Note that this section remains under development
The Legal Action section of the web-site aims to help lawyers, NGOS and others evaluate possible legal avenues to containing dangerous climate change and pursuing climate justice. It does not constitute legal advice. Any person or entity considering pursuing litigation should consult with an attorney licensed to practice law in that jurisdiction.
The section falls into four parts.
Part 1, titled ‘Types of Legal Action‘, provides an overview of the wide range of legal actions that may support and enforce appropriate action on climate change.
Part 2 offers more detailed analysis in relation to Four Key Scenarios:
First: Countries’ legal obligations to each other, i.e. the potential for climate vulnerable countries to use public international law to:
- Develop a legal framework for carbon budget-sharing arrangements, helping to realise the 1.5 or 2 degree Celsius temperature goal; and
- Develop a legal framework to ensure appropriate financial support for mitigation and adaptation efforts (based on the concept of ‘carbon creditors’ and ‘carbon debtors’).
The focus is on countries’ legal obligation to take reasonable steps to avoid causing harm to areas beyond their territory. Greenhouse gas emissions are also damaging the oceans, and the potential to raise a claim under the international law of the sea, which provides a specific framework for liability and compensation, is also discussed.
Second: Challenging your government’s actions on climate change, i.e the potential for NGOs and citizens to bring legal actions requiring their national or regional governments to take appropriate action on climate change. The emphasis is on national emission reduction plans where these are inconsistent with the 1.5 or ‘well below’ 2 degree Celsius temperature goal (following the successful challenge to the Dutch Government’s target in the 2015 Urgenda case).
Third: Liability of carbon majors, i.e.
- The principles of private law which may support actions in tort against fossil fuel companies for climate change loss and damage; and
- The potential liability of companies under constitutional and human rights principles (recognising the growing international trend to apply such principles ‘horizontally’).
The section emphasises the analysis of Rick Heede, which demonstrates that just 90 ‘carbon majors’ are responsible for the majority of human greenhouse gas emissions.
It also considers the national legal frameworks which might provide a basis for action in some specific jurisdictions, including Brazil, Colombia, Ecuador, India, Kenya, Mexico and Nigeria.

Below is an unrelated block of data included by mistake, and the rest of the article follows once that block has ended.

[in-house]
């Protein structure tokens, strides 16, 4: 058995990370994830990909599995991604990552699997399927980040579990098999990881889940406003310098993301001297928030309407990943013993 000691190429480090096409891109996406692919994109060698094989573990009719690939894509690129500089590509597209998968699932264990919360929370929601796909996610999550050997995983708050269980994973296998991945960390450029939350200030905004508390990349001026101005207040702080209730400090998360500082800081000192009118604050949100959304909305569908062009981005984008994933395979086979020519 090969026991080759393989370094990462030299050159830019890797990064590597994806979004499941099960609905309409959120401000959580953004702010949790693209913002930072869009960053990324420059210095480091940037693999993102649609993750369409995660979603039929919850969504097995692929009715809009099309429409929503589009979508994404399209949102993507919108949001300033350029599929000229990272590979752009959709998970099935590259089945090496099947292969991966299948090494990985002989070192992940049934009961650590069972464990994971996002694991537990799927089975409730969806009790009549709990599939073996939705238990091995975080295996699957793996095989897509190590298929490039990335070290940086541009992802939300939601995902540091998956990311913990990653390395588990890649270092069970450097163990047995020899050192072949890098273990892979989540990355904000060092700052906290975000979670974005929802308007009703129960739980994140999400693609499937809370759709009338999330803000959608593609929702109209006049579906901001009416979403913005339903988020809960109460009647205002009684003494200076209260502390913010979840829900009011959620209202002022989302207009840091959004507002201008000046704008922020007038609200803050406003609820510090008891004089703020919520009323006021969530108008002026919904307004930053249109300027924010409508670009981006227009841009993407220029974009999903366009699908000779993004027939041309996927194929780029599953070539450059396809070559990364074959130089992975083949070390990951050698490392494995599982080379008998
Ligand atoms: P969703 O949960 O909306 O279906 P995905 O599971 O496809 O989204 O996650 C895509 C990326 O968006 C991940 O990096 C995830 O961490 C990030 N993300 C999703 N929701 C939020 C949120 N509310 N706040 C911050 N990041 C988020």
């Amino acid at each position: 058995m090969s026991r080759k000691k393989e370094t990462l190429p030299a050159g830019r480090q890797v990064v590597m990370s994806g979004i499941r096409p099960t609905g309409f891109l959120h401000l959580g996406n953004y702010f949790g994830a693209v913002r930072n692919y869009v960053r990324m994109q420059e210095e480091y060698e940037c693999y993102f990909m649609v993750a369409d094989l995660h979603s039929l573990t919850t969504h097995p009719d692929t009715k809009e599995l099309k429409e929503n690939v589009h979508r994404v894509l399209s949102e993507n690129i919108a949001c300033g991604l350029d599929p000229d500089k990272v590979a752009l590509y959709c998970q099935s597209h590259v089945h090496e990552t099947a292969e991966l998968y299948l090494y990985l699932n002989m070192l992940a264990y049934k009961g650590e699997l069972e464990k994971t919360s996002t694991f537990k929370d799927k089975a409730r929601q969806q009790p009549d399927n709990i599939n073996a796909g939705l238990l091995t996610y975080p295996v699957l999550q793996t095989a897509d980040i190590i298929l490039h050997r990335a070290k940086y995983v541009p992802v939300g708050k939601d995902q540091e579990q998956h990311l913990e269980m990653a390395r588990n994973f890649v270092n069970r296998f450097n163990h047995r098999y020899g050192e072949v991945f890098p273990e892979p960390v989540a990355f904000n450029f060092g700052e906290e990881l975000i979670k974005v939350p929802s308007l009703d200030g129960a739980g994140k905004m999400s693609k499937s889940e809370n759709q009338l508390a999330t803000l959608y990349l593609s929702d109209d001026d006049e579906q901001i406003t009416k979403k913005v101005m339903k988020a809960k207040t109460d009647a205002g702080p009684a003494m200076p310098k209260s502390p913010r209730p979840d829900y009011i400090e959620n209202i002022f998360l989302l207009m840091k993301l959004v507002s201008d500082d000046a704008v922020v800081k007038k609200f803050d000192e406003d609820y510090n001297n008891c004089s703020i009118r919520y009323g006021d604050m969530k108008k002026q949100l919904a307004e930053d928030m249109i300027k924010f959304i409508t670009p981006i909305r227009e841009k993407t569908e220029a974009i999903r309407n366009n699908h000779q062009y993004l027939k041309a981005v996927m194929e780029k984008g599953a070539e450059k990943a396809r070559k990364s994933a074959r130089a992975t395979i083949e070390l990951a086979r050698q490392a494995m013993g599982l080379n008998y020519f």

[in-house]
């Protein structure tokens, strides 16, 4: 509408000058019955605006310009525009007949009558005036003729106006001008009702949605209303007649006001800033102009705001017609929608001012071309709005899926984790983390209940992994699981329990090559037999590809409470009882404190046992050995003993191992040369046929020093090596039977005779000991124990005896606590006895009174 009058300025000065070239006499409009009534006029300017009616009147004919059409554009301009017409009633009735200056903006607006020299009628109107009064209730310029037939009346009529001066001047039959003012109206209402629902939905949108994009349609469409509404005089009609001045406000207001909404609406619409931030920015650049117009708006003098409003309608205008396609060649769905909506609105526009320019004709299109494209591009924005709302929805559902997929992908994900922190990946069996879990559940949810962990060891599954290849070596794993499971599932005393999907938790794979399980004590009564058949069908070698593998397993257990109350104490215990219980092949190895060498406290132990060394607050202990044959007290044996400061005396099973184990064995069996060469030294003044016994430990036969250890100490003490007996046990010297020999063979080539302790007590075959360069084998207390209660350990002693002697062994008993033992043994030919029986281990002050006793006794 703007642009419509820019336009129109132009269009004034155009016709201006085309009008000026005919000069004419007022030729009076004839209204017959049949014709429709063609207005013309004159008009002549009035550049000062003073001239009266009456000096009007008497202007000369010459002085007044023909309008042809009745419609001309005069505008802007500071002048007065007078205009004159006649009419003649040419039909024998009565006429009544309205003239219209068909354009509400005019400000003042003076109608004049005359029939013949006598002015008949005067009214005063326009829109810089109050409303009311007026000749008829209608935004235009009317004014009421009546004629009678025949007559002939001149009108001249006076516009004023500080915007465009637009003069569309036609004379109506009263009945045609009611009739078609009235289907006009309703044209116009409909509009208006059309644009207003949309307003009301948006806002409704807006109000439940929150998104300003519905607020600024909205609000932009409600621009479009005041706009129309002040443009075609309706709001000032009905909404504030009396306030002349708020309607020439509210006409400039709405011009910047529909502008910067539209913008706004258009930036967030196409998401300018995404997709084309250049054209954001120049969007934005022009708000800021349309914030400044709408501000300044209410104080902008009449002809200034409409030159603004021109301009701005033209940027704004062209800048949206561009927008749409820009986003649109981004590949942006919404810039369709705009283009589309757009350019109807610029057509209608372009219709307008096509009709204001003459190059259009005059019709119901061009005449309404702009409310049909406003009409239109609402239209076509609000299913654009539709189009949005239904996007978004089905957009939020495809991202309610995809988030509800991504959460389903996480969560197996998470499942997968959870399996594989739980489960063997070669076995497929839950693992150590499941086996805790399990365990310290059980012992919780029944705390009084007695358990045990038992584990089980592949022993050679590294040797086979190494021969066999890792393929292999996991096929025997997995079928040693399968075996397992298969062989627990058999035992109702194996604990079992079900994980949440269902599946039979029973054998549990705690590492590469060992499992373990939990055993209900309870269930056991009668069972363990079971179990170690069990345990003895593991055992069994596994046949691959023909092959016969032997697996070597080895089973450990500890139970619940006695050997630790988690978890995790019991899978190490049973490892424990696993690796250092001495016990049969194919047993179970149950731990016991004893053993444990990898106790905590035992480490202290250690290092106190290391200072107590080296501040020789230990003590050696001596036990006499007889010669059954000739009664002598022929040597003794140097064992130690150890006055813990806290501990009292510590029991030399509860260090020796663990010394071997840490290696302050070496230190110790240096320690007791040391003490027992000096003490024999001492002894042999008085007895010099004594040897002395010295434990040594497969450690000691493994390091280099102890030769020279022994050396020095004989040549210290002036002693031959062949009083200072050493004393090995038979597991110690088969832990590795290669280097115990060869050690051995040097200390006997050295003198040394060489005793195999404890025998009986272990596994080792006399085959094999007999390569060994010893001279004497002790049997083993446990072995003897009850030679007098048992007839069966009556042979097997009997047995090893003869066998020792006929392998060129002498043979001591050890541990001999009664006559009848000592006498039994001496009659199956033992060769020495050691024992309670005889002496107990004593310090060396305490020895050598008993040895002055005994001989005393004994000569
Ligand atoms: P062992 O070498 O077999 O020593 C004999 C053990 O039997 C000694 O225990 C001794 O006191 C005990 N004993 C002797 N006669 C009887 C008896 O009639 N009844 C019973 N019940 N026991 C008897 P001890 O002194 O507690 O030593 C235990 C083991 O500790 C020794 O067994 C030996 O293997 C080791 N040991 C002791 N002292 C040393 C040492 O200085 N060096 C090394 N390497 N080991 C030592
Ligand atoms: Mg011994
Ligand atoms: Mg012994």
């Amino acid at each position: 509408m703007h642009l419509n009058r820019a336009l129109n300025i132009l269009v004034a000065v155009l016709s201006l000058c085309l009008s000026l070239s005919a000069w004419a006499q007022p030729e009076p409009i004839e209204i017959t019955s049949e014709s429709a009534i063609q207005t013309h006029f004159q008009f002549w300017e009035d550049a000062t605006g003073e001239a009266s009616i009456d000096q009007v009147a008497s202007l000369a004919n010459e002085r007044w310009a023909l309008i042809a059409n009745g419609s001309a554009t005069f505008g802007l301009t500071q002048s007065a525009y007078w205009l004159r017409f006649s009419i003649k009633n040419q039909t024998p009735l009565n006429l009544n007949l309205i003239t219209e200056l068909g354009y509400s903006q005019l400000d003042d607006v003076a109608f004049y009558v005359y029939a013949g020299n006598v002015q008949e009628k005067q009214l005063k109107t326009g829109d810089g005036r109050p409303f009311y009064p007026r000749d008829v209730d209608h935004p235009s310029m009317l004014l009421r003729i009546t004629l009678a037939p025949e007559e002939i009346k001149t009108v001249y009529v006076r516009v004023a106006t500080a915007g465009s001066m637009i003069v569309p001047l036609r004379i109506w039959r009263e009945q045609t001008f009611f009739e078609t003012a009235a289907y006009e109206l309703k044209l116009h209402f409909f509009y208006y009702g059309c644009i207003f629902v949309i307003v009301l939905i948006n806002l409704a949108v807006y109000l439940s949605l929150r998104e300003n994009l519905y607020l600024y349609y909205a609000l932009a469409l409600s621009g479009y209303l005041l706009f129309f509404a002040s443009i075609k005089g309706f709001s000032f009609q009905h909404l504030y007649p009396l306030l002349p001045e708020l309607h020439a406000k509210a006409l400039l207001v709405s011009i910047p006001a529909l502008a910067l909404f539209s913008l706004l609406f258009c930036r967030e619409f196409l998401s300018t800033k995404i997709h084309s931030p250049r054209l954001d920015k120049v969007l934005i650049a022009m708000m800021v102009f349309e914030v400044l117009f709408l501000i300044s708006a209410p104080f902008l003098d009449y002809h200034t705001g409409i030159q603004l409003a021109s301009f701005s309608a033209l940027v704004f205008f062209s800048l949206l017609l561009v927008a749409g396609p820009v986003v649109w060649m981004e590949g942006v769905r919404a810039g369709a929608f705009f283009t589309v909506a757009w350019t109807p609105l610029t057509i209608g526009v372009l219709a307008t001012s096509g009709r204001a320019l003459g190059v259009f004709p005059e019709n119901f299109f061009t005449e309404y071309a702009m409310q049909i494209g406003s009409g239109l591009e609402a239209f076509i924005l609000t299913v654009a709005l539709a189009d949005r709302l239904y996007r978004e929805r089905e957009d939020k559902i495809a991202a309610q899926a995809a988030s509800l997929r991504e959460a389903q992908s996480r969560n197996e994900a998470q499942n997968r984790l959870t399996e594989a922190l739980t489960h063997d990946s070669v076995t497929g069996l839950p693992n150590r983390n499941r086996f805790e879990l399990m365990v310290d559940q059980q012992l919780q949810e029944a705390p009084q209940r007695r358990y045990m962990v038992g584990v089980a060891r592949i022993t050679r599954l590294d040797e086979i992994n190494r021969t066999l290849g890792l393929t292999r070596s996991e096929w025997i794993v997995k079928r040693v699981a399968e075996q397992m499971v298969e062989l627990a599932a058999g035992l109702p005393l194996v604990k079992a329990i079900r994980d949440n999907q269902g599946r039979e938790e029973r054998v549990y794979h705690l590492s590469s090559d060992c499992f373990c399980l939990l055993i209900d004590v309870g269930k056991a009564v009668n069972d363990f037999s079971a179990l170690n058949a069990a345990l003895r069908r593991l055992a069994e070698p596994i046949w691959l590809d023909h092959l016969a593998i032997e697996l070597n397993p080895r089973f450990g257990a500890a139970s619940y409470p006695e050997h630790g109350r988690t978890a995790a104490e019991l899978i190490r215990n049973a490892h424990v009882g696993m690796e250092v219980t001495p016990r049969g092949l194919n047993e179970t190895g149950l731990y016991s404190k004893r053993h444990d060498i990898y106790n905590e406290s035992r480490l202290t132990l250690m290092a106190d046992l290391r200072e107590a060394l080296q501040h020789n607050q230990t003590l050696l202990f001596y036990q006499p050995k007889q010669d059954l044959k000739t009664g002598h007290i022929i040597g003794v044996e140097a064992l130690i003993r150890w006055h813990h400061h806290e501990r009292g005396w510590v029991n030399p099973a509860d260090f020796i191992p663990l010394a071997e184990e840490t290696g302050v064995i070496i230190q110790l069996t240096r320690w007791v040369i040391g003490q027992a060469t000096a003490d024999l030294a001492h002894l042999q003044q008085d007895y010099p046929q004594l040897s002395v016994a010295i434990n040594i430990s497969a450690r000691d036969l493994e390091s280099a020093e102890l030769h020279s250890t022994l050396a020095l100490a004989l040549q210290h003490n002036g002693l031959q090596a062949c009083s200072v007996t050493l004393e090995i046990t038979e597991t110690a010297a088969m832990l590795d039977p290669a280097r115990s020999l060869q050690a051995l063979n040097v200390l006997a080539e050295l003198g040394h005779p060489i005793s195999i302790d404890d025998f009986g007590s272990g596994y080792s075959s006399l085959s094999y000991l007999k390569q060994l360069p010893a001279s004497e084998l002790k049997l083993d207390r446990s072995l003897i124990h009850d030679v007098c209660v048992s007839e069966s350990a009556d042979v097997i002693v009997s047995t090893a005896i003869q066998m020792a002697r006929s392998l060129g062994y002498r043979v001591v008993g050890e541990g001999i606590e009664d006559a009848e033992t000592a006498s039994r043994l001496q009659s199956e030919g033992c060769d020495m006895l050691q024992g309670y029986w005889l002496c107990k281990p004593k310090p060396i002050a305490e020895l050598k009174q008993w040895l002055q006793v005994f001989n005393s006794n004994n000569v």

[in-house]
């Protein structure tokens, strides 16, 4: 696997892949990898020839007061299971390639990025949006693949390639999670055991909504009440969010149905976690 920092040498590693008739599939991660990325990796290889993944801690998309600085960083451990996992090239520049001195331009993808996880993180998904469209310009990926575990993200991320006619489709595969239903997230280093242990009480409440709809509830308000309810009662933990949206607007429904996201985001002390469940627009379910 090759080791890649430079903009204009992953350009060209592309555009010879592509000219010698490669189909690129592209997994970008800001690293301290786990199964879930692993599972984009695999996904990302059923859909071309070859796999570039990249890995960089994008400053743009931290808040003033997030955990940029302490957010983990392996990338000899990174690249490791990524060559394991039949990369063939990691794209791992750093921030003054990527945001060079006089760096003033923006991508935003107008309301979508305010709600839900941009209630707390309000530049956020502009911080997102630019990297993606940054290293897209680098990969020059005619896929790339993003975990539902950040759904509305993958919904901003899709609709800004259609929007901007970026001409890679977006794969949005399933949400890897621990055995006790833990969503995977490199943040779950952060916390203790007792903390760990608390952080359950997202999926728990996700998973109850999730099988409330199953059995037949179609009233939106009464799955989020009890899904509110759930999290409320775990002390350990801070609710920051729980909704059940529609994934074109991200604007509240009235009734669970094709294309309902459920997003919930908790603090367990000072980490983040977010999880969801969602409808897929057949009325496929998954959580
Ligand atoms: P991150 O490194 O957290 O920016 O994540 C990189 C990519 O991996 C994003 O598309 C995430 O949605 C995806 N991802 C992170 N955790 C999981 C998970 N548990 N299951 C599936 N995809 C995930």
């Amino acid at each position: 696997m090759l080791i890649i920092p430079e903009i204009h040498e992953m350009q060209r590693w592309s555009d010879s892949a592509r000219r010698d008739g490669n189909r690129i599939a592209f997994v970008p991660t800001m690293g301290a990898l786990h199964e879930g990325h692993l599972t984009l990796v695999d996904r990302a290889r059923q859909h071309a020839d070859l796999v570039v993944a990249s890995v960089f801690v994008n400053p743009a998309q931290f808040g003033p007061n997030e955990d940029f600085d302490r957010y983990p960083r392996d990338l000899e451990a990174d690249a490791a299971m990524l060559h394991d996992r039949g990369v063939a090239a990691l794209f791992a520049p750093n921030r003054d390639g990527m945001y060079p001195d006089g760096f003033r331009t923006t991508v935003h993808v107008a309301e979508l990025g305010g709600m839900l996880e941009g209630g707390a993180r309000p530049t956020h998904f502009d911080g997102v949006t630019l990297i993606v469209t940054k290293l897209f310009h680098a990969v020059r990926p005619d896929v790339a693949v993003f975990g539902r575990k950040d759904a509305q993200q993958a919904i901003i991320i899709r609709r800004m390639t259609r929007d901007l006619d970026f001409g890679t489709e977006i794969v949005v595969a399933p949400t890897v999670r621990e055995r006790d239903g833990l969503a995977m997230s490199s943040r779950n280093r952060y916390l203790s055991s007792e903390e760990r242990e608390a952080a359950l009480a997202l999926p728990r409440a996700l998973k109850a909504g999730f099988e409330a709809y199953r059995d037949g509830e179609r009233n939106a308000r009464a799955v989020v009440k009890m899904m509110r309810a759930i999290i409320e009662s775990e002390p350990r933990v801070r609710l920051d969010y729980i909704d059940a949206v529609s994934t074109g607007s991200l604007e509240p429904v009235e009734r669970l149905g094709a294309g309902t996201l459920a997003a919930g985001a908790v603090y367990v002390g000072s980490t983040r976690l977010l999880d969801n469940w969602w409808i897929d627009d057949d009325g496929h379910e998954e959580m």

Fourth: Investor and financier liability, i.e. the potential to bring action against those supporting and profiting from the fossil fuel industry. There are two possible bases for establishing such liability:
- Complicity in the violation of fundamental human rights; and
- Irrational investment (breaching duties to beneficiaries), given the necessity for global decarbonistion.
Part 3 provides analysis and resources in relation to Two Key Challenges for climate change litigation:
First: Plan B and the Global Commons Institute have developed the Blueprint, an integrated framework for rationalising the apportionment of responsibility between countries for:
- keeping aggregate CO2 emissions within the collective budget
- finance payments to support mitigations efforts
- climate change loss and damage (including the costs of adaptation).
The standard test for causation in tort is the ‘but for’ test, i.e. can the claimant prove that the alleged damage would not have occurred without the defendant’s acts or omissions? The strict application of this test would present a claimant with two major hurdles in the context of climate change litigation:
- Can the claimant show that damage would not have occurred where it not for climate change? If so,
- Can the claimant show that the relevant degree of climate change would not have occurred ‘but for’ the actions / omissions of the defendant?
Tort law, however, is concerned with both justice and the economically appropriate allocation of the cost of harms. Where a rigid application of the ‘but for’ test is inconsistent with these objectives, courts around the world have adopted more flexible approaches. In circumstances of scientific complexity, for example, courts have adopted a test of whether a defendant’s acts or omissions ‘materially increased the risk‘ of the harm occurring, or developed alternative approaches such as ‘commingled product theory‘.
As long as a courts accepts that, as a matter of justice and policy, it would be fairer for carbon majors (for example) to bear the costs of climate change loss and damage rather than, let’s say, the victims of climate change induced drought, there is no reason why the issue of causation should prevent a finding of liability.
Part 4 focusses on Access to Justice, i.e. who can brings claims for which actions. The section highlights some international legal principles which recognise and support the critical role of the public and NGOs in upholding laws to support environmental protection, (such as the Rio Declaration and the Aarhus Convention); and also considers examples of incentivisation schemes in national law, such a provision in Mexico for a court to award an honorarium (of up to 10-20% of damages) to a public interest organisation bringing an action to protect the environment.